Parag Khanna: Welcome to the Global Roundtable. This series focuses on the future of economic competition. I’m Parang Khanna, joined by a very distinguished panel including: Dambisa Moyo, Daniel Altman and Anand Giridharadas. Today’s topic is actually the power of language. We can’t be complacent anymore in the west about controlling the financial levers of the economy, but what about controlling the language of the global economy, which is, of course, English. What’s the future of that advantage for the west?
Anand Giridharadas: It’s interesting, at one level you have millions of people in India and China and elsewhere scrambling to learn English, so at one level that simply erodes the singular advantage that English-speaking countries have. But I think something deeper is also going on, which is English is no longer an instrument of soft power in the way that I think a lot of Americans assume it is. It’s purely an instrument. It is an instrument for the people who leaern it to get ahead and I think we still have a residual Cold War idea that every time someone learns English, they like us more, they like democracy more, they like our policies. There’s a whole number of people in the world today that are learning English as a tool for getting their next promotion, but who don’t… who still need to be convinced about our values and ideas.
Parag Khanna: But doesn’t that still matter to be better at English?
Daniel Altman: I think there’s an economic advantage, but it’s not necessarily in the quality. Think about education in general. When babies are born, they’re born with as much education today and they were born with 100 years ago or a thousand years ago. And yet you need so much more education to get ahead in the global economy today. Not learning English, not having to spend extra time learning English is an advantage that American babies have. They’ve got it from the beginning; they don’t have to spend extra time on that. It may not be a big advantage, but maybe it’s a couple of years that they can study something else, if only we would devote more time to something else.
Dambisa Moyo: I think that’s exactly right because they aren’t, unfortunately, there isn’t this crowding out tradeoff. The fact that Americans are not spending time learning English doesn’t mean they’re not spending time doing math and science. And if you look at the OECD, the International Organization the OECD’s **** survey, every year, the fact of the matter is that Americans are underperforming in mathematics, in sciences, but also in reading. So I mean, you have to then ask yourself, well what exactly is going on and I think it’s absolutely essential to also stress that people are learning Chinese and other languages.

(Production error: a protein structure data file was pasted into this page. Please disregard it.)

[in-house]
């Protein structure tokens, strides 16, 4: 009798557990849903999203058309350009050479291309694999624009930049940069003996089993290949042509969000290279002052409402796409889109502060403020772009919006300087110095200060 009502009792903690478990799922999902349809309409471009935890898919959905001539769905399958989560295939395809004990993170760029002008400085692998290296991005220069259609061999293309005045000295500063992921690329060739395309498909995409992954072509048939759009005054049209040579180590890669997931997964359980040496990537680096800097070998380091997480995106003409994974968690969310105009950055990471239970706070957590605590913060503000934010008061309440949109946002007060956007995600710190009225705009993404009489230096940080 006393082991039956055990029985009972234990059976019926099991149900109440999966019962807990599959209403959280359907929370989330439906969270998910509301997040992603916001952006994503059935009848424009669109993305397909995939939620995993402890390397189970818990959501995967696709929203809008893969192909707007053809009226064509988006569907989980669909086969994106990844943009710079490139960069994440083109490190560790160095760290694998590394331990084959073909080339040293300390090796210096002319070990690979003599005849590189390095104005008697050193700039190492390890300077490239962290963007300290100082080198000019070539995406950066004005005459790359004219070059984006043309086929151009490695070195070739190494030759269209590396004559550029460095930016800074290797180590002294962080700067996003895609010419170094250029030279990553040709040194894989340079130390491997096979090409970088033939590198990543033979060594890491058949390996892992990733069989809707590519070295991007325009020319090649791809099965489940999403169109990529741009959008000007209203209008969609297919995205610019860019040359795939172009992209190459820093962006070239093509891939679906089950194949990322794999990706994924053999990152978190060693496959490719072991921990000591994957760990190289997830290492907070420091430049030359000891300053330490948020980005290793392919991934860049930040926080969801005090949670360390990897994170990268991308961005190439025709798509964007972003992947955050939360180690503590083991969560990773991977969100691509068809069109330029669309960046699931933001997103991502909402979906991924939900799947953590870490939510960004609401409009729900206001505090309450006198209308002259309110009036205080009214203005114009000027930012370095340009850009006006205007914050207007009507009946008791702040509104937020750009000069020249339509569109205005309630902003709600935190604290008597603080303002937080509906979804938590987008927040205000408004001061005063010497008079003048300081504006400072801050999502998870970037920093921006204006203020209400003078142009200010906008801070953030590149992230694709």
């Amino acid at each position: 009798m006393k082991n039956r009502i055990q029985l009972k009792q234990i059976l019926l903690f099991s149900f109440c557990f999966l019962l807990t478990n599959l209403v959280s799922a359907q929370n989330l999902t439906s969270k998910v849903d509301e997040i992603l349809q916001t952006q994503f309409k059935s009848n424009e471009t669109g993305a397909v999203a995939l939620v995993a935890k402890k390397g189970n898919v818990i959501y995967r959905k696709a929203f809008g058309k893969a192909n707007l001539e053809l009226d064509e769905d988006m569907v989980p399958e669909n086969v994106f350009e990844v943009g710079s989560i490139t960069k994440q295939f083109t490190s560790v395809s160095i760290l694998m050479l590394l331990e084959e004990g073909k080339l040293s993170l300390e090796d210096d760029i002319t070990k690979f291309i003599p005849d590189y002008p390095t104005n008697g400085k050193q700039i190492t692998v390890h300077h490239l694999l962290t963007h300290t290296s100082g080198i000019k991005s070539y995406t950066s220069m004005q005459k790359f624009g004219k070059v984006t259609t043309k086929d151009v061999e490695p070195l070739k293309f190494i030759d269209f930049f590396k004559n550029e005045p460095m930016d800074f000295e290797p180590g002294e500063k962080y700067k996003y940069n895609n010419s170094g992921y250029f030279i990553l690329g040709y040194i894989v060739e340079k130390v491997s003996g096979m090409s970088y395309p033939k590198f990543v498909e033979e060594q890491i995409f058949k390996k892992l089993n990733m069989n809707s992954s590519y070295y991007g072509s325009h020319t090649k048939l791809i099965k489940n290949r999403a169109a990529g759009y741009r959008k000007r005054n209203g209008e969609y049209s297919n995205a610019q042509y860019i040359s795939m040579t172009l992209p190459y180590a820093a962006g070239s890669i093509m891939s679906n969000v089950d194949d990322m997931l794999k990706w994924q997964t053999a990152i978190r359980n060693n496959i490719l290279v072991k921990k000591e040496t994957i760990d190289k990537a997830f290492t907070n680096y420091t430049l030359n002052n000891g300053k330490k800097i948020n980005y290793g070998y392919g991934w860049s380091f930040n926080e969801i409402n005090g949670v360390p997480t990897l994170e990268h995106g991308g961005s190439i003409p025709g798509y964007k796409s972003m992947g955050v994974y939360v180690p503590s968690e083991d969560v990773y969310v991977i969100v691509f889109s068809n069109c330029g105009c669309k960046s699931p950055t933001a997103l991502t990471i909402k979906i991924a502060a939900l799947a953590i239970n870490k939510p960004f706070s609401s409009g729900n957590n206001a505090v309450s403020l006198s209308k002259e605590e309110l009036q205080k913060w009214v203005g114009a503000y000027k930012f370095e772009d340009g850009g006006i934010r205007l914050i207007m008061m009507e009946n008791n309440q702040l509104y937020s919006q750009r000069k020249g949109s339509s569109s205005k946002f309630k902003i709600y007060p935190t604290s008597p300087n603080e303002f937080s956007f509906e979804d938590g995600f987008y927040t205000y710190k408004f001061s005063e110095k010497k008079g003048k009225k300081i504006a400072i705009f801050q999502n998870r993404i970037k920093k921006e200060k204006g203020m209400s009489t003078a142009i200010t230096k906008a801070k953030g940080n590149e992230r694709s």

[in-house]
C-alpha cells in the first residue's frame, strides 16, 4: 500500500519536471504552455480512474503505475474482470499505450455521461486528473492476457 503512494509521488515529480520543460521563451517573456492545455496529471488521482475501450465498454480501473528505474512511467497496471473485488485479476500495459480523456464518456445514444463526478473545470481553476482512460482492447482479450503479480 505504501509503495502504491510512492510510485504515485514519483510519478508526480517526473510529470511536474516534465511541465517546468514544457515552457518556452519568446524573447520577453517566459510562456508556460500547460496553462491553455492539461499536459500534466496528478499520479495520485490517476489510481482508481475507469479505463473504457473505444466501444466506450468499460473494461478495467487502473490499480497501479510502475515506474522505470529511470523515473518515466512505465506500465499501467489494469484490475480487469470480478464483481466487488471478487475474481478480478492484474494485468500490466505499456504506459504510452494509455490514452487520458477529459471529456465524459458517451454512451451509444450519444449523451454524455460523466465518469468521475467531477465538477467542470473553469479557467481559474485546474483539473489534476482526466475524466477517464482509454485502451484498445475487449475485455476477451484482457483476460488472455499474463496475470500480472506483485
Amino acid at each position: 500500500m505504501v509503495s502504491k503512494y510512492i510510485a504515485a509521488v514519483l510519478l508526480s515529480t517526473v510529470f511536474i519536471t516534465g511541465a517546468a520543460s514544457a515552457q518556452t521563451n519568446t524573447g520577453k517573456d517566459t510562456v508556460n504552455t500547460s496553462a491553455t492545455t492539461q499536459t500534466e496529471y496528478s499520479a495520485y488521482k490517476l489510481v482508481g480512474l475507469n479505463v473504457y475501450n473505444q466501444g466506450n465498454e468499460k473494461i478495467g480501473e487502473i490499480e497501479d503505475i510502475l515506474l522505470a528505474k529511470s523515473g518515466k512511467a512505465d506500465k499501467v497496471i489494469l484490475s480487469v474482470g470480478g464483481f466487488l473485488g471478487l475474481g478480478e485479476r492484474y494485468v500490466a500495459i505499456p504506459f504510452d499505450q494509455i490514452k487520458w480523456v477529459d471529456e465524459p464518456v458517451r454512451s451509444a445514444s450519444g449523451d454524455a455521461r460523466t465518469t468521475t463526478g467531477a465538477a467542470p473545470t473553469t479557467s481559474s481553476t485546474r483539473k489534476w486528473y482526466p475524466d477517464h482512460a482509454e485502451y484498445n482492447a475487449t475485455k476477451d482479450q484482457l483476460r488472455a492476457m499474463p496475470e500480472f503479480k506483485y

Parag Khanna: So if English is just a neutral instrument, even Chinese are learning English in record numbers, before, during, and after the Olympic Games, which they played host to. Could it really be that countries that are not even made of English-speaking such as you know China and other who actually disintermediate the western sort of grip on English in terms of jobs?
Anand Giridharadas: I think, to disagree with Dan a bit, if you think about the U.S. or England, the UK. A certain number of people in those countries speaks a kind of English that is globally competitive and kind of the language of global business, but most Americans and most people in Britain, particularly Britain I would say, don’t speak an English that gets them a job at Citibank tomorrow anyway. So I think we can over blow the number of people who speak the kind of English we’re talking about as the language of global business even with an English-speaking countries.
Daniel Altman: I think if you make that distinction though, you start to bring in other cultural factors. I mean, there may not be people in India or China which we are viewing as these big threats to American dominance who are learning the right mindset to work at Citibank, so you know, we might as well throw these other factors into the mix as well.
Anand Giridharadas: Absolutely.
Dambisa Moyo: I mean, I think the main trend that I think is quite interesting is that even across African countries, people are learning Chinese and I think there is something to be said that with governments in Africa, places like Cameroon are actually devoting scarce… relatively scarce resources to learning Chinese over English. So we have to ask, I think it’s fundamentally grasping at what this trend really means.
Parag Khanna: So not only is English not the only global language, but language itself is not the only instrument. And there are other languages that people need to understand, like math and science, those too are languages that can help you succeed in a global economy, but one thing is for sure, language is going to be very important in terms of determining winners and losers in the future of the global economy. Thanks very much for your insights and more on that and other relevant topics at BigThink.com.